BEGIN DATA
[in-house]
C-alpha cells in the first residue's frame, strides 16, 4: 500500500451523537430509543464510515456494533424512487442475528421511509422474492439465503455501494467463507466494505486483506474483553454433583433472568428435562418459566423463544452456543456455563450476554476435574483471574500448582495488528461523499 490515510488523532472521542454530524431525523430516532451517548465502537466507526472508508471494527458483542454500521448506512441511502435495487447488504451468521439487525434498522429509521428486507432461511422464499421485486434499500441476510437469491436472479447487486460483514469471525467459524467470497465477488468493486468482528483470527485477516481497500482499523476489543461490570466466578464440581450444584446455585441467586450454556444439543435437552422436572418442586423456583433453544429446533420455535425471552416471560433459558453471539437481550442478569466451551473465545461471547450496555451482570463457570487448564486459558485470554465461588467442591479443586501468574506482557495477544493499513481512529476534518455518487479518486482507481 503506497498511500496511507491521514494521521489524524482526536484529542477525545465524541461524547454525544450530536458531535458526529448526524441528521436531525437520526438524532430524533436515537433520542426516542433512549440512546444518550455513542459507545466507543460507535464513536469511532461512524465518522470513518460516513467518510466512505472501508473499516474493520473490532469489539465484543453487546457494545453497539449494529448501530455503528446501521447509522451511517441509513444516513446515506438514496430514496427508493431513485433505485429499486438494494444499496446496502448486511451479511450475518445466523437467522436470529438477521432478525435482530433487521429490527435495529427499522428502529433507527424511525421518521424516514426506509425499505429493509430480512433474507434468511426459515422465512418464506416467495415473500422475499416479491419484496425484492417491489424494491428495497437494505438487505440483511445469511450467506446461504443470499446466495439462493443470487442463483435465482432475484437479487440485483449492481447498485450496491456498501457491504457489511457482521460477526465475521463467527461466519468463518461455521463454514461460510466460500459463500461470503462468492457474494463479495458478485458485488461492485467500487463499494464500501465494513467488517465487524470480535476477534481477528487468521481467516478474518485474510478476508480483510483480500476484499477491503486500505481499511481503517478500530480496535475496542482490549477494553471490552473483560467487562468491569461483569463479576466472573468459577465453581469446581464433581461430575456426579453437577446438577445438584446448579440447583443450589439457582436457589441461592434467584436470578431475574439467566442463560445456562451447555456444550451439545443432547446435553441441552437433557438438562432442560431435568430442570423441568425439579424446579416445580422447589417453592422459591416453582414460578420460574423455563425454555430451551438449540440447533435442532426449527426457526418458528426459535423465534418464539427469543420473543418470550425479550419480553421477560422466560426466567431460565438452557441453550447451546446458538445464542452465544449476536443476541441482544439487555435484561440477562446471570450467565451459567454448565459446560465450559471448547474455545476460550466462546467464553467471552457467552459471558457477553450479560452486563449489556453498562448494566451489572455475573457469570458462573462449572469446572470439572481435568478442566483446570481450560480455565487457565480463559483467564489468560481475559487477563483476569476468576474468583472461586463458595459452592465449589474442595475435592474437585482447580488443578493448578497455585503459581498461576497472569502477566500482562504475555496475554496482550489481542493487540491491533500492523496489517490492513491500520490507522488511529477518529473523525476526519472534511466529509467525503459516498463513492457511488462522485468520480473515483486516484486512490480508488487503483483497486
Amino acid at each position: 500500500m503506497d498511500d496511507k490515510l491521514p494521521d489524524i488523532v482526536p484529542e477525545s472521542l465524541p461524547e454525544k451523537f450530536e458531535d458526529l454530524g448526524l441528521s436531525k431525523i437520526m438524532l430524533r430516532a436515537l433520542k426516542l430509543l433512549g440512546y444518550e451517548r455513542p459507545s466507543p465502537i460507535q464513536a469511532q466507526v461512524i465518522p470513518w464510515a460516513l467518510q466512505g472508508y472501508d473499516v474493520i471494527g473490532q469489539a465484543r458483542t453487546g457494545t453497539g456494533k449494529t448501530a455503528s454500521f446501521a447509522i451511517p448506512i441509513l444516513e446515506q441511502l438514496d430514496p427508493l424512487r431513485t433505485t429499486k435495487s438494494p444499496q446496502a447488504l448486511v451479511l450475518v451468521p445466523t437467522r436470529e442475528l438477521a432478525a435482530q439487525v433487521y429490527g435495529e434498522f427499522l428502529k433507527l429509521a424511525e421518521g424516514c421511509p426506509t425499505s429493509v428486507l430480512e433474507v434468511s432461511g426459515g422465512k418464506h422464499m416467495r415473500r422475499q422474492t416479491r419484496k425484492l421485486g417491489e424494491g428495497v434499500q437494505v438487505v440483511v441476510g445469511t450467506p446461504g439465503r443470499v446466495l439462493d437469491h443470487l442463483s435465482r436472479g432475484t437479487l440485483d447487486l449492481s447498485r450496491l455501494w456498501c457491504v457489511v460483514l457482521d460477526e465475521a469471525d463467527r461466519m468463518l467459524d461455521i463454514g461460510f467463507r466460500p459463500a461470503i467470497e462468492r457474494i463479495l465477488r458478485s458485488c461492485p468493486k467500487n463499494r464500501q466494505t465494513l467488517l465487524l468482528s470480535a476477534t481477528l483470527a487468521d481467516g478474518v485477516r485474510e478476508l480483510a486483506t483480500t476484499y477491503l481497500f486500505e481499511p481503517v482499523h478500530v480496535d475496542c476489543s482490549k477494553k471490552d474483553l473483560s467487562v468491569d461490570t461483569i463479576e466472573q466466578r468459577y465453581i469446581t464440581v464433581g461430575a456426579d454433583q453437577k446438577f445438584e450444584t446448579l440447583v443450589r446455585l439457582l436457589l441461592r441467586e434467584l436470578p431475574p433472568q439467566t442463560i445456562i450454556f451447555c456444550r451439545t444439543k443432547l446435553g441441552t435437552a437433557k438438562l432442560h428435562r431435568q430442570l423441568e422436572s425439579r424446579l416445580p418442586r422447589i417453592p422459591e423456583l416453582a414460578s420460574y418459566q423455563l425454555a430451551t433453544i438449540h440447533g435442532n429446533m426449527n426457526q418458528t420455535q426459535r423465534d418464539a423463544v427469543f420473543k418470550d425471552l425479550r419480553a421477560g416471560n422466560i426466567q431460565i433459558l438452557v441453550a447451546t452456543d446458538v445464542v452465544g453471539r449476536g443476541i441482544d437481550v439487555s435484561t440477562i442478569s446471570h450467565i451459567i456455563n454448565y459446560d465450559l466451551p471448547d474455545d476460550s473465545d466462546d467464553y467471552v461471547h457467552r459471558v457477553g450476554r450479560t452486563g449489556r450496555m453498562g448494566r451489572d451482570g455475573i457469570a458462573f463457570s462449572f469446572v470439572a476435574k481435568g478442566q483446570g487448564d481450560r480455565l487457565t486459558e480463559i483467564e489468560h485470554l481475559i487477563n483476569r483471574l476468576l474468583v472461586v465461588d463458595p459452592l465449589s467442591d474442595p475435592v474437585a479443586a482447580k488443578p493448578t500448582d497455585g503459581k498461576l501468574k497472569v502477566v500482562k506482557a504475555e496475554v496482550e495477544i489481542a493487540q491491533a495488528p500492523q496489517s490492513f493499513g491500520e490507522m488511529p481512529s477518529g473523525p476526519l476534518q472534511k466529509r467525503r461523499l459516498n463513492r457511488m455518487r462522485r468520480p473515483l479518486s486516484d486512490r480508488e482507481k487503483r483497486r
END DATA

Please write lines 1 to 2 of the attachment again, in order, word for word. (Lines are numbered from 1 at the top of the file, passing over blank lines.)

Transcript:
[in-house]
C-alpha cells in the first residue's frame, strides 16, 4: 500500500451523537430509543464510515456494533424512487442475528421511509422474492439465503455501494467463507466494505486483506474483553454433583433472568428435562418459566423463544452456543456455563450476554476435574483471574500448582495488528461523499 490515510488523532472521542454530524431525523430516532451517548465502537466507526472508508471494527458483542454500521448506512441511502435495487447488504451468521439487525434498522429509521428486507432461511422464499421485486434499500441476510437469491436472479447487486460483514469471525467459524467470497465477488468493486468482528483470527485477516481497500482499523476489543461490570466466578464440581450444584446455585441467586450454556444439543435437552422436572418442586423456583433453544429446533420455535425471552416471560433459558453471539437481550442478569466451551473465545461471547450496555451482570463457570487448564486459558485470554465461588467442591479443586501468574506482557495477544493499513481512529476534518455518487479518486482507481 503506497498511500496511507491521514494521521489524524482526536484529542477525545465524541461524547454525544450530536458531535458526529448526524441528521436531525437520526438524532430524533436515537433520542426516542433512549440512546444518550455513542459507545466507543460507535464513536469511532461512524465518522470513518460516513467518510466512505472501508473499516474493520473490532469489539465484543453487546457494545453497539449494529448501530455503528446501521447509522451511517441509513444516513446515506438514496430514496427508493431513485433505485429499486438494494444499496446496502448486511451479511450475518445466523437467522436470529438477521432478525435482530433487521429490527435495529427499522428502529433507527424511525421518521424516514426506509425499505429493509430480512433474507434468511426459515422465512418464506416467495415473500422475499416479491419484496425484492417491489424494491428495497437494505438487505440483511445469511450467506446461504443470499446466495439462493443470487442463483435465482432475484437479487440485483449492481447498485450496491456498501457491504457489511457482521460477526465475521463467527461466519468463518461455521463454514461460510466460500459463500461470503462468492457474494463479495458478485458485488461492485467500487463499494464500501465494513467488517465487524470480535476477534481477528487468521481467516478474518485474510478476508480483510483480500476484499477491503486500505481499511481503517478500530480496535475496542482490549477494553471490552473483560467487562468491569461483569463479576466472573468459577465453581469446581464433581461430575456426579453437577446438577445438584446448579440447583443450589439457582436457589441461592434467584436470578431475574439467566442463560445456562451447555456444550451439545443432547446435553441441552437433557438438562432442560431435568430442570423441568425439579424446579416445580422447589417453592422459591416453582414460578420460574423455563425454555430451551438449540440447533435442532426449527426457526418458528426459535423465534418464539427469543420473543418470550425479550419480553421477560422466560426466567431460565438452557441453550447451546446458538445464542452465544449476536443476541441482544439487555435484561440477562446471570450467565451459567454448565459446560465450559471448547474455545476460550466462546467464553467471552457467552459471558457477553450479560452486563449489556453498562448494566451489572455475573457469570458462573462449572469446572470439572481435568478442566483446570481450560480455565487457565480463559483467564489468560481475559487477563483476569476468576474468583472461586463458595459452592465449589474442595475435592474437585482447580488443578493448578497455585503459581498461576497472569502477566500482562504475555496475554496482550489481542493487540491491533500492523496489517490492513491500520490507522488511529477518529473523525476526519472534511466529509467525503459516498463513492457511488462522485468520480473515483486516484486512490480508488487503483483497486